absolutely intercultural 42 +++ International Baccalaureate +++ Grenaa +++ Florida +++ blog +++ Brazil

John McDonald photo of an IB DiplomaIn this show we go absolutely educational investigating the International Baccalaureate or IB as it’s known for short and how blogging can foster intercultural understanding.

Absolutely Educational
What sort of people take this course I wondered, how does it differ from what they would be doing if they had just followed the normal schooling in their country? Does the international classroom have any advantages or disadvantages either at the time or later when the IB graduates move on to the next stage in their career? I talked with two groups of students doing the IB at Grenaa Gymnasium.
Absolutely yours
One of our listeners, Trevor King, in France put me right on a few IB-related points. He wrote: “The IBO don’t only offer it in English; it’s possible to do the course based in French, Spanish and Chinese as well. You are entering the politics of education and the world of ‘international education’ is a hot one; there are no schools in Europe doing the IB in French. There are a few I know of in Quebec do that.”

Thank you Trevor and if you want to put us right or add to something we said then please add a comment to our blog at http://www.absolutely-intercultural.com/ or send us an audio comment to contact@absolutely-intercultural.com

One thing I learned about the IB from Wikipedia was that about half the IB courses in the world are offered in the state system of schooling, as it is for example in Grenaa, which means that it is not necessarily a rich person’s education.

Absolutely Virtual
So what can you do if you don’t live near a school offering the IB or if your students can’t afford to go on long exchanges abroad? Teachers such as Brazilian, Carla Arena, use the communication possibilities of the internet to help her students get in touch with other cultures. But how much can you learn just by adding comments to a blog? See the blog to find out.

Absolutely Educational Part 2
To find out how much the IB courses have in common I spoke with Zoe Sessums who is doing her IB diploma at Eastside school in Gainsville, Florida in the United States. Here in an English speaking country the international aspect is not so much to the fore.

In the end I had the impression that the IB courses did not make the best use of the possibilities offered by having a worldwide network.

The next show will be coming to you from Remagen in Germany on November 2nd. So stay tuned!

The Host of this show is: Anne Fox


10 thoughts on “absolutely intercultural 42 +++ International Baccalaureate +++ Grenaa +++ Florida +++ blog +++ Brazil”

  1. International Ed has been developing steadily over the past years, for me your show raises the question about the IB; is its rapid development helping interculturalism? I think you are right Anne when you say there is a lot for the IBO left to think about.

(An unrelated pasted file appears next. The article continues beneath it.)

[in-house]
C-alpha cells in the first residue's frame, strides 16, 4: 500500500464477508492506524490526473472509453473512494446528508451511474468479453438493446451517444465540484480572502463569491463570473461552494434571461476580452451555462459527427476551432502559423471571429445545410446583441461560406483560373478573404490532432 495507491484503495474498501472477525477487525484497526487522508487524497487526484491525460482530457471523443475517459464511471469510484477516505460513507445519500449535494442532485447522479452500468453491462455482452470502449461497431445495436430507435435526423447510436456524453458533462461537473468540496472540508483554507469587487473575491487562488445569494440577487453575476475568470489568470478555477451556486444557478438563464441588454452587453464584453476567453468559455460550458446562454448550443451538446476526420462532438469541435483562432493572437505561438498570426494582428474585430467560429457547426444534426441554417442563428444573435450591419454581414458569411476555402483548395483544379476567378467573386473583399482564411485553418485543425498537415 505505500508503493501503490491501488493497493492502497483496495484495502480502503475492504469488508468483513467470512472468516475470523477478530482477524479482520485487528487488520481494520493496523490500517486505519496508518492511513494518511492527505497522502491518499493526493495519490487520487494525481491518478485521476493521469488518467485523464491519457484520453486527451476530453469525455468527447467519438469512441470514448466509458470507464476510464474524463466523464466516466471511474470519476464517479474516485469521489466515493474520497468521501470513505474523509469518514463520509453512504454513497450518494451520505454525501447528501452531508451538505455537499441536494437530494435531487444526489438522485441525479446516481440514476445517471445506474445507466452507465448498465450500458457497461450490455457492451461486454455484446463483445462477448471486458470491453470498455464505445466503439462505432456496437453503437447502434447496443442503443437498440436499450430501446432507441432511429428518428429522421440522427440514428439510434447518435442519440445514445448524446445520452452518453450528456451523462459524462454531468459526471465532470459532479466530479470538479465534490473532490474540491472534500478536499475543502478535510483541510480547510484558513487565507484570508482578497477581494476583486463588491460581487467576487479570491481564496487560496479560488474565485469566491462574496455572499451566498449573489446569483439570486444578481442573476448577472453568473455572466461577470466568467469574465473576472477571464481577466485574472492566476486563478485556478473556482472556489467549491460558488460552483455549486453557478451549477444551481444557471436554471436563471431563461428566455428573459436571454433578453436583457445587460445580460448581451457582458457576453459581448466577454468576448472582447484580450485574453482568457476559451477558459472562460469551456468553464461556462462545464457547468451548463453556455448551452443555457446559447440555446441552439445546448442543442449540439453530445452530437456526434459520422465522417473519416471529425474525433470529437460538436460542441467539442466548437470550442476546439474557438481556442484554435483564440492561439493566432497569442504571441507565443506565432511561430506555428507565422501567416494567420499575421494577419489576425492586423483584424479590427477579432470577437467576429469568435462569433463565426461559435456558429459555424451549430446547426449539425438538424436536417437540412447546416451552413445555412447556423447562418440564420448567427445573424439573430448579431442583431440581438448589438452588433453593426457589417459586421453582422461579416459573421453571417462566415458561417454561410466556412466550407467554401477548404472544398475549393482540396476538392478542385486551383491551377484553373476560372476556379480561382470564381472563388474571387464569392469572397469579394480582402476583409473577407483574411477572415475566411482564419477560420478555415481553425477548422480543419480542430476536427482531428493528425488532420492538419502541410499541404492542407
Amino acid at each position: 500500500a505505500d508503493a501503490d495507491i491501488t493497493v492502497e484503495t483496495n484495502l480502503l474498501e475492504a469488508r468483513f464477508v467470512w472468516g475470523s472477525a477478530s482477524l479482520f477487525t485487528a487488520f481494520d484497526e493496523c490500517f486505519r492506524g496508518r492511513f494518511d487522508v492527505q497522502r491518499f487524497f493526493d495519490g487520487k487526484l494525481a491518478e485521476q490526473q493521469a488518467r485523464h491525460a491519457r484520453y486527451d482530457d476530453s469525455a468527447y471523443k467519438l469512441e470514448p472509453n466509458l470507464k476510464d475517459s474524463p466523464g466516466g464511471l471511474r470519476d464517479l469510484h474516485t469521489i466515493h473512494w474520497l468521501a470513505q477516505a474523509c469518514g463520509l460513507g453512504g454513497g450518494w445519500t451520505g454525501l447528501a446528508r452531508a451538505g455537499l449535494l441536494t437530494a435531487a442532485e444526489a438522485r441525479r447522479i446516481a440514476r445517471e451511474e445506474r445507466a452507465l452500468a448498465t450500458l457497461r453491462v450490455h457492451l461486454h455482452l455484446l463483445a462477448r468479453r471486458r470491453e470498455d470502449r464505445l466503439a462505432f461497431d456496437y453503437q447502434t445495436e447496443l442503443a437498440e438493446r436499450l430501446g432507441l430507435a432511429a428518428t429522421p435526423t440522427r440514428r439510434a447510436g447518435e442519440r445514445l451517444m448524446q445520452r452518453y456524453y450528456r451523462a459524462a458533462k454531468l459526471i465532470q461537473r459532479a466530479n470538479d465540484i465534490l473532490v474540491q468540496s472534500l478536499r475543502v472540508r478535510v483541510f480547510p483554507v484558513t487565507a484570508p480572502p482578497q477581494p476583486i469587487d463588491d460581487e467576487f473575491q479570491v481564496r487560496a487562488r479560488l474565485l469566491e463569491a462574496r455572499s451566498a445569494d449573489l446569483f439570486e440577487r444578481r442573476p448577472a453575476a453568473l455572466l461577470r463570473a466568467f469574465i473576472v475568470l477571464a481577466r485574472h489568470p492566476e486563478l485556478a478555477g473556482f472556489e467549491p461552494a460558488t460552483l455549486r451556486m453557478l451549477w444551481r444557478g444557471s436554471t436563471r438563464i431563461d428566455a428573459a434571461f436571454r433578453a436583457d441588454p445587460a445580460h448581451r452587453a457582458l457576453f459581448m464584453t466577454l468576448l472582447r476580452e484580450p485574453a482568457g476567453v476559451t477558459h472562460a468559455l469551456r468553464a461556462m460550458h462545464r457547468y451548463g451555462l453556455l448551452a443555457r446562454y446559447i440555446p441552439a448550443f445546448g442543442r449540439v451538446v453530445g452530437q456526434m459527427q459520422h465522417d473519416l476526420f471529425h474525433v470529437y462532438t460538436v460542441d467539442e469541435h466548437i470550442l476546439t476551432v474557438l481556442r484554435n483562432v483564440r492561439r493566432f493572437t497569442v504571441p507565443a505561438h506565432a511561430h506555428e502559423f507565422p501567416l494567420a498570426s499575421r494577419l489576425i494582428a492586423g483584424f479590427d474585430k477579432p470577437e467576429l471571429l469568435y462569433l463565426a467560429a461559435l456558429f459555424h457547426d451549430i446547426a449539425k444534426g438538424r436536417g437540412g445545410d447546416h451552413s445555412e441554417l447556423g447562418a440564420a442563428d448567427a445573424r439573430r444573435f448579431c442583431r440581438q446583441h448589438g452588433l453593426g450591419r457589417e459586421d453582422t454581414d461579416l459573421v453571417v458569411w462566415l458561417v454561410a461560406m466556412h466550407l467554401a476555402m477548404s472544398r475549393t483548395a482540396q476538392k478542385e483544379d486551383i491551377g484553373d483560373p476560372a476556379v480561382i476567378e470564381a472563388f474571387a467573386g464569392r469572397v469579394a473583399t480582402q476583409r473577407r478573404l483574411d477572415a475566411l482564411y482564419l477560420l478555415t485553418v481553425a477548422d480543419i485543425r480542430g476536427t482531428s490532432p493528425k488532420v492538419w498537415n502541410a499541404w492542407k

Certainly over the past years the IB is being put in competition with national ed systems in certain cases. In France ,where I work in a school that runs the state programme, the IB is not wanted, it is only taught in its English version in a handful of schools around the country. The lack of interest of having it taught through the French lang has recently made ther IBO reconsider if it’s worth them spending the money printing up all of their administrative material in French when their programmes (from Primary through to Bac) are hardly being considered.

    The situation in the US is different, the progamme is being implemented in a number of state and private schools in direct competition with state ed. This is a different cultural context. The programmme is clear about standards tested by examinations and its international outlook is being fostered. As the teacher in the show says though, it comes down to individual teachers enthusiasm to develop any interrcultural element to having the programme in place. To be fair to the IBO they run training courses for teachers , where they want to tallk about internationalism, but there are not many, and they are expensive for many private and state schools alike. The result is a kind of ‘linguistic imperialism’, the IBO is almost English only.

  2. Many thanks for this background information which I don’t think would be easy to come by otherwise. It certainly helps to put things in context. The reason I included an extract of my conversation with Carla Arena is because I think that in this day and age of cheap and ubiquitous ICT it would be very easy for the IB schools to network internationally if Carla can do it without a readymade network.

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  4. What’s up, just wanted to mention, I enjoyed this post. It was practical. Keep on posting!

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